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Yesterday during an address to the Nation in which he honored our Veterans, President Obama told the story of Taylor Morris, a member of an Explosive Ordnance Disposal Team who was seriously injured and almost died while serving in Afghanistan.Taylor, who kayaks with Team River Runner as part of his journey back to an active life, had been to the White House before and decided to decline this last invitation so he could participate in a kayaking trip with a group of great people. I give credit to the President and his speech writers for not feeling snubbed by Taylor choosing paddling over their event, and instead telling his amazing story as a tribute to his service and spirit, and because it made a powerful and inspiring statement. Here's the excerpt from President Obama's speech:
And it’s an obligation that we gladly accept for Americans like Petty Officer Taylor Morris. Six...
months ago, Taylor was serving our nation in Afghanistan. And as a member of an Explosive Ordnance Disposal Team, his job was one of the most dangerous there is: to lead the way through territory littered with hidden explosives; to clear the way for his b rothers-in-arms.
On May 3rd, while out on patrol, Taylor stepped on an IED. The blast threw him into the air. And when he hit the ground, Taylor realized that both his legs were gone. And his left arm. And his right hand. But as Taylor lay there, fully conscious, bleeding to death, he cautioned the medics to wait before rushing his way. He feared another IED was nearby. Taylor’s concern wasn’t for his own life; it was for theirs.
Eventually, they cleared the area. They tended to Taylor’s wounds. They carried him off the battlefield. And days later, Taylor was carried into Walter Reed, where he became only the fifth American treated there to survive the amputation of all four limbs.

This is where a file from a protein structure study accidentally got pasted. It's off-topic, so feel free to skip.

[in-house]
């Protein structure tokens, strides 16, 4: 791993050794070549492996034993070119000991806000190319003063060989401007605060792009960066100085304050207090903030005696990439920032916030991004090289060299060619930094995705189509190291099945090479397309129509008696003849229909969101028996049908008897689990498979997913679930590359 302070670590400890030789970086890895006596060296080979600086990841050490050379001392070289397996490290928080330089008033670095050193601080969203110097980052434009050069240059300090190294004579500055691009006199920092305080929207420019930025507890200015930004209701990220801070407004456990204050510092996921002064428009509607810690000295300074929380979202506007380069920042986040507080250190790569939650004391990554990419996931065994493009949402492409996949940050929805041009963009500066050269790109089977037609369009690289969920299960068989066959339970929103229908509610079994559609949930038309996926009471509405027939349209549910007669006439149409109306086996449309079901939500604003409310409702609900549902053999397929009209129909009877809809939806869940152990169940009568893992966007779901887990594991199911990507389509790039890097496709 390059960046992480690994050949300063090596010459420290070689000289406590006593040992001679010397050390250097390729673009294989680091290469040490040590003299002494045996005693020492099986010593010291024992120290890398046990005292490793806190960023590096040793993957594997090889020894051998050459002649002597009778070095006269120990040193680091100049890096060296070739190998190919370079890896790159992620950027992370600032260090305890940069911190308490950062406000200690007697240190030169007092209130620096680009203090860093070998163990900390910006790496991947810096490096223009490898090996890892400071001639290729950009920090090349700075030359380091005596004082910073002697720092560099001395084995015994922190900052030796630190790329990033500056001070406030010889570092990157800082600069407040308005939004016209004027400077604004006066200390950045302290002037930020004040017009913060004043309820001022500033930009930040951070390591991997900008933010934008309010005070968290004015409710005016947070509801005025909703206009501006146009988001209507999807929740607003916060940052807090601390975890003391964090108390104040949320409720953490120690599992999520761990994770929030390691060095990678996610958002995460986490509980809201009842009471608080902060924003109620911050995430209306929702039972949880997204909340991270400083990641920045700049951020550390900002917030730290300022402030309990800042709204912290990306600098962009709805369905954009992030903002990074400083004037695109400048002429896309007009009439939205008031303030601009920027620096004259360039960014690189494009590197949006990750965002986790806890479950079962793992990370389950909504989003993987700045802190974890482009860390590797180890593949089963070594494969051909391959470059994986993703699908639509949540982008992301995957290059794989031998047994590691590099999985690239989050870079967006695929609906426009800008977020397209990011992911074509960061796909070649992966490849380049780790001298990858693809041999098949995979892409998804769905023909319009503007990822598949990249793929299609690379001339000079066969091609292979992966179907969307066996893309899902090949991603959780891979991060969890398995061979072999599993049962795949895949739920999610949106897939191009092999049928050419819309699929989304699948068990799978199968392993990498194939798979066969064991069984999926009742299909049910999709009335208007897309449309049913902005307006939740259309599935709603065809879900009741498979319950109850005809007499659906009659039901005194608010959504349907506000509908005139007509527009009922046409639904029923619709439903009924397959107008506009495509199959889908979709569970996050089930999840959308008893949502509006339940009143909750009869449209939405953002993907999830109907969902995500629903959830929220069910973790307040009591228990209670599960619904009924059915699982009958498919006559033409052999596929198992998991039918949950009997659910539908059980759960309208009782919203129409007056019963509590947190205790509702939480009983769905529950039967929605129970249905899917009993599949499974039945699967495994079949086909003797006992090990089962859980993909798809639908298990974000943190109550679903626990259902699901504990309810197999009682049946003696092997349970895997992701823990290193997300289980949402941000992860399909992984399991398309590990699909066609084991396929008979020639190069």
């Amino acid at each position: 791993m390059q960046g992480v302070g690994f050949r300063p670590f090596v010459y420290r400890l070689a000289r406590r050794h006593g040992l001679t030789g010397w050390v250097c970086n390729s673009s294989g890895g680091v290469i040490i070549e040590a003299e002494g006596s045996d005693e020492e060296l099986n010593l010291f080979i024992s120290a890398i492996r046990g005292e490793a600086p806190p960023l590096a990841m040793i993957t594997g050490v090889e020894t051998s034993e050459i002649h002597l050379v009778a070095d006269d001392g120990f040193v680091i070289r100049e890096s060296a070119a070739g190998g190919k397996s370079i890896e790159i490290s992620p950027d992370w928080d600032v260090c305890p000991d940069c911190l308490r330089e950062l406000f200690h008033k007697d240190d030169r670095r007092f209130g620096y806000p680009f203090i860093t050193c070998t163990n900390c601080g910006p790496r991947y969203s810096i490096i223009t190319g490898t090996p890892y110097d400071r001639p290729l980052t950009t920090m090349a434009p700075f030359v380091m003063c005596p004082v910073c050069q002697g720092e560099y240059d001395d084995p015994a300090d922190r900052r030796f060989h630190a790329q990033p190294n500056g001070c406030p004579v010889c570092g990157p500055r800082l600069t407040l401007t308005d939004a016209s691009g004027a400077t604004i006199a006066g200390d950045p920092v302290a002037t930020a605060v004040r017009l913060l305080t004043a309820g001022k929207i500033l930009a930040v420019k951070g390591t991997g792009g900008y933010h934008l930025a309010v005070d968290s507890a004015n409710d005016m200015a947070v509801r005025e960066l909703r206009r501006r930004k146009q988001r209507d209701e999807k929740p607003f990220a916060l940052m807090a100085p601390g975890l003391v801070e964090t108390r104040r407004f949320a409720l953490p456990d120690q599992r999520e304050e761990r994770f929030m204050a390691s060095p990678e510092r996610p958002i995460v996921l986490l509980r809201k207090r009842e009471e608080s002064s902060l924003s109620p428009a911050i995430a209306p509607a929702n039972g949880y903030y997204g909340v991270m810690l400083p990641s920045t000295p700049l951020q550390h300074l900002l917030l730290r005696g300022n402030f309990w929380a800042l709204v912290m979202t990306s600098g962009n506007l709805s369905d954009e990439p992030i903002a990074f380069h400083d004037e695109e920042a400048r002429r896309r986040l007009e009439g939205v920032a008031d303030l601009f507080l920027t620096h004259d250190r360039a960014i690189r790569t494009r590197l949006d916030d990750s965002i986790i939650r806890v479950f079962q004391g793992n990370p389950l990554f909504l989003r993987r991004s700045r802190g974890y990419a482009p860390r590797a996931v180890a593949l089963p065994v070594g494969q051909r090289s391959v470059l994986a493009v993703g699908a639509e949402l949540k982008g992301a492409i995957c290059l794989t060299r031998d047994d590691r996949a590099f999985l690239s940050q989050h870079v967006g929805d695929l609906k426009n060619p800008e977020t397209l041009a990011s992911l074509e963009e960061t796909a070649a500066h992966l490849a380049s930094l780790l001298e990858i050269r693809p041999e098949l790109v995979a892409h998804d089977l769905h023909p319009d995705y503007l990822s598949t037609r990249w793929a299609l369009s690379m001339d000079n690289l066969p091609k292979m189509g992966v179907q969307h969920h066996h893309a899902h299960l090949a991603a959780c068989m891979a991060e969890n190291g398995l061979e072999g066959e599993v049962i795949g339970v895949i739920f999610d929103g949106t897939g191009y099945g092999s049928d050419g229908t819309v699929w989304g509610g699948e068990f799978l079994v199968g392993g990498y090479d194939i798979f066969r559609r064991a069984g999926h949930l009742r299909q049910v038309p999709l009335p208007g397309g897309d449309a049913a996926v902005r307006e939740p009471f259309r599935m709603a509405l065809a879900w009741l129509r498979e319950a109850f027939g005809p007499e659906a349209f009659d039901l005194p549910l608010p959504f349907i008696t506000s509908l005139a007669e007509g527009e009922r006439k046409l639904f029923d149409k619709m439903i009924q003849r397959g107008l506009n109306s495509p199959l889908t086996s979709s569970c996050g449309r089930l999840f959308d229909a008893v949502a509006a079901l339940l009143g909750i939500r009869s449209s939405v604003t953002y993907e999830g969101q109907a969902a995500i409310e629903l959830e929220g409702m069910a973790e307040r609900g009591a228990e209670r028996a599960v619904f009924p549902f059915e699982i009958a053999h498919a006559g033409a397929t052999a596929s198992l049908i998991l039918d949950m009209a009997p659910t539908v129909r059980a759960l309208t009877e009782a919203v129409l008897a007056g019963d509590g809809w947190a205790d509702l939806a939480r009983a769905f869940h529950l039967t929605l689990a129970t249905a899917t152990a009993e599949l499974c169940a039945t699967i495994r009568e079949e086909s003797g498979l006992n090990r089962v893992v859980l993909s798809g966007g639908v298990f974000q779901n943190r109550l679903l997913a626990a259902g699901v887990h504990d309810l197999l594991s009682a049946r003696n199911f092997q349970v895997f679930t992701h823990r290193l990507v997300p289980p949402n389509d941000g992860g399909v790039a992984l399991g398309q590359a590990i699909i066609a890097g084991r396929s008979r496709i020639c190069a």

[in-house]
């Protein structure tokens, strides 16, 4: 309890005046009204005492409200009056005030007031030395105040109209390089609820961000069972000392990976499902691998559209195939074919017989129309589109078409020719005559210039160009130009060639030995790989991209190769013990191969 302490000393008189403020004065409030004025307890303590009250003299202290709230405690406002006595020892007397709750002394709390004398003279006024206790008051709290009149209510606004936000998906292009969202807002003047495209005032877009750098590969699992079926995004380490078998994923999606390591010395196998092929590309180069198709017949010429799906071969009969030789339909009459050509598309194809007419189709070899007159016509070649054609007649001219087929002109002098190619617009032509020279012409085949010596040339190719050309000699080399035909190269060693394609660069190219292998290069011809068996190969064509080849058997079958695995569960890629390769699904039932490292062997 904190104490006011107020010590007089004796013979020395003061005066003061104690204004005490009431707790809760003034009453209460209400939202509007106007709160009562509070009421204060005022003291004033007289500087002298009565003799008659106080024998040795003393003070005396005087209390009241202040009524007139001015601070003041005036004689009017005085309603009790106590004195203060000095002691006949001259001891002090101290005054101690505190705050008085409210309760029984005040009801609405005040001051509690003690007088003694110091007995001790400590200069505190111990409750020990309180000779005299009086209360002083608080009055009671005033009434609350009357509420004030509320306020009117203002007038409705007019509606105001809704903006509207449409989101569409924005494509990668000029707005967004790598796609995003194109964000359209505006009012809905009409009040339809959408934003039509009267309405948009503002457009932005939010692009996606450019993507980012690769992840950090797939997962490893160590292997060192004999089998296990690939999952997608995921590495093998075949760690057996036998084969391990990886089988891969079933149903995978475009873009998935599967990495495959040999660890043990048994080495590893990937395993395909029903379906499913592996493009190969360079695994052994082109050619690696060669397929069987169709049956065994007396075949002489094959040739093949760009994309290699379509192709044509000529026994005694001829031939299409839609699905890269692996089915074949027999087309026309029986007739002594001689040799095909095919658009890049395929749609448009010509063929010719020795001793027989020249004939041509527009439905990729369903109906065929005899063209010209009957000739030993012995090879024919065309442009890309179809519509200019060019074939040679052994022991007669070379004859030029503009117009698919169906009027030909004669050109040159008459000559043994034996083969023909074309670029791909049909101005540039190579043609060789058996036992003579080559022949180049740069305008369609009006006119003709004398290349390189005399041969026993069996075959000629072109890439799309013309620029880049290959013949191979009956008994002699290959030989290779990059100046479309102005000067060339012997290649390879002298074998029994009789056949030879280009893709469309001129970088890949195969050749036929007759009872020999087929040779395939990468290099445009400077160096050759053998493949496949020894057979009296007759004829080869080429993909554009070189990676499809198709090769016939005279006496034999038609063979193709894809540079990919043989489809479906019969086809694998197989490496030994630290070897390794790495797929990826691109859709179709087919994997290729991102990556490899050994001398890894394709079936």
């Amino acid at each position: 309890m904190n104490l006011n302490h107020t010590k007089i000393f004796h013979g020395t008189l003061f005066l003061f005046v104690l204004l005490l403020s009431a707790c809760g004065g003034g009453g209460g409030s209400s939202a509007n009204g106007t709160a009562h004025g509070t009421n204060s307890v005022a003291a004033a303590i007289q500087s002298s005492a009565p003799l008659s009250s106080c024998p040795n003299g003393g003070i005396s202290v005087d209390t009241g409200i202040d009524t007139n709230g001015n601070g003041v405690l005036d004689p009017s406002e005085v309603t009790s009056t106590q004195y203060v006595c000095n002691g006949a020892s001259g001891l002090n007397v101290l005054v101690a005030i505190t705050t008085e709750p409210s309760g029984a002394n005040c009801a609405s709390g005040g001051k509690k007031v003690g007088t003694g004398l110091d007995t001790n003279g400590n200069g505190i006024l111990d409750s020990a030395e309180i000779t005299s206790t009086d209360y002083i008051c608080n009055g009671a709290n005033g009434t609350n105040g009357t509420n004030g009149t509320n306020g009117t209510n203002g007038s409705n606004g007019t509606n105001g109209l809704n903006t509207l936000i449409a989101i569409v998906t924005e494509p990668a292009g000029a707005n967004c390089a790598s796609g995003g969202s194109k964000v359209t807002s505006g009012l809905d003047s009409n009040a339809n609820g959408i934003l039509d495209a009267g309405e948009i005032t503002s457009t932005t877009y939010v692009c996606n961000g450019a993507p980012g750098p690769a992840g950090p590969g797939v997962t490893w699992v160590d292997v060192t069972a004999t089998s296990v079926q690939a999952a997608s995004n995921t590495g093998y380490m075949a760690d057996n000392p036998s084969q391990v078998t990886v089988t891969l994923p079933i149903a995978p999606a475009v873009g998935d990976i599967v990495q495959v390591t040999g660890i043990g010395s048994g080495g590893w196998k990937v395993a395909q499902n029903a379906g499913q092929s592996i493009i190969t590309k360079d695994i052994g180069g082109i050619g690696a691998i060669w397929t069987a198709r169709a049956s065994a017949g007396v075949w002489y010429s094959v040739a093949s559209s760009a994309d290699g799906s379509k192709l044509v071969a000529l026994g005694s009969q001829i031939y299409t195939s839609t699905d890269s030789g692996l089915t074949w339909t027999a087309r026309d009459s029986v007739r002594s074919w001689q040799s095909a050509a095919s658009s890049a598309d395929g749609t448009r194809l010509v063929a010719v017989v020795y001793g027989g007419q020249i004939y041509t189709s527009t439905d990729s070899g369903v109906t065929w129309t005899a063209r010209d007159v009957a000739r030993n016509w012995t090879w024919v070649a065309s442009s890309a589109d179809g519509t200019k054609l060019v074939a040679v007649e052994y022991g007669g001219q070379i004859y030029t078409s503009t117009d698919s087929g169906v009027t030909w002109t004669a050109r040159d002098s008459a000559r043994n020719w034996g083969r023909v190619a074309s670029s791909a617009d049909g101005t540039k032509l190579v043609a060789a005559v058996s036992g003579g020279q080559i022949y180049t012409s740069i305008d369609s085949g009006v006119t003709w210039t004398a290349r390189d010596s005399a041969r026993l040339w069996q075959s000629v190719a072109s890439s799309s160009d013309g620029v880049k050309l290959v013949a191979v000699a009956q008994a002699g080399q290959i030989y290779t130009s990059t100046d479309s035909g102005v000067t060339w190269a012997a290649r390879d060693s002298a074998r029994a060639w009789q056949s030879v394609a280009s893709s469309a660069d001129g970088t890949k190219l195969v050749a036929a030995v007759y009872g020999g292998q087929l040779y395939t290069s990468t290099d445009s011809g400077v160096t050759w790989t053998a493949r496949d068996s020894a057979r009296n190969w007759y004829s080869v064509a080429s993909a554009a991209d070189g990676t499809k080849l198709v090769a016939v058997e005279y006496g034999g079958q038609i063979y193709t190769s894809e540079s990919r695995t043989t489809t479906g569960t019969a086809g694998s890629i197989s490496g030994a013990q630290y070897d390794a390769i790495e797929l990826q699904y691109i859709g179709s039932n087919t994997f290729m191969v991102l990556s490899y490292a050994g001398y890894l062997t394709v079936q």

Now, Taylor’s recovery has been long. And it has been arduous. And it’s captivated the nation. A few months after the attack, with the help of prosthetics, the love and support of his family, and above all his girlfriend Danielle, who never left his side, Taylor wasn’t just walking again. In a video that went viral, the world watched he and Danielle dance again.
I’ve often said the most humbling part of my job is serving as Commander-in-Chief. And one of the reasons is that, every day, I get to meet heroes. I met Taylor at Walter Reed. And then in July, at the White House, I presented him with the Purple Heart. And right now, hanging on a wall in the West Wing is a photo of that day, a photo of Taylor Morris smiling wide and standing tall.
I should point out that Taylor couldn’t make it here today because he and Danielle are out kayaking. (Laughter and applause.) In Taylor we see the best of America -- a spirit that says, when we get knocked down, we rise again. When times are tough, we come together. When one of us falters, we lift them up. In this country we take care of our own –- especially our veterans who have served so bravely and sacrificed so selflessly in our name. And we carry on, knowing that our best days always lie ahead."
There are some things kayakers should feel proud of when reading this piece. We should be proud of the fact that Taylor has chosen kayaking as one of his pathways back to health, and that our community was there to embrace him through the volunteers of Team River Runner. We should be proud that the qualities that the President described as being the best of America are particularly strong in the whitewater kayaking community. The image of Taylor not just surviving, but thriving after such a terrible trauma, and taking on the challenge of kayaking is the perfect embodiment of the spirit required by our country and many individuals, in order to recover and embrace new possibilites.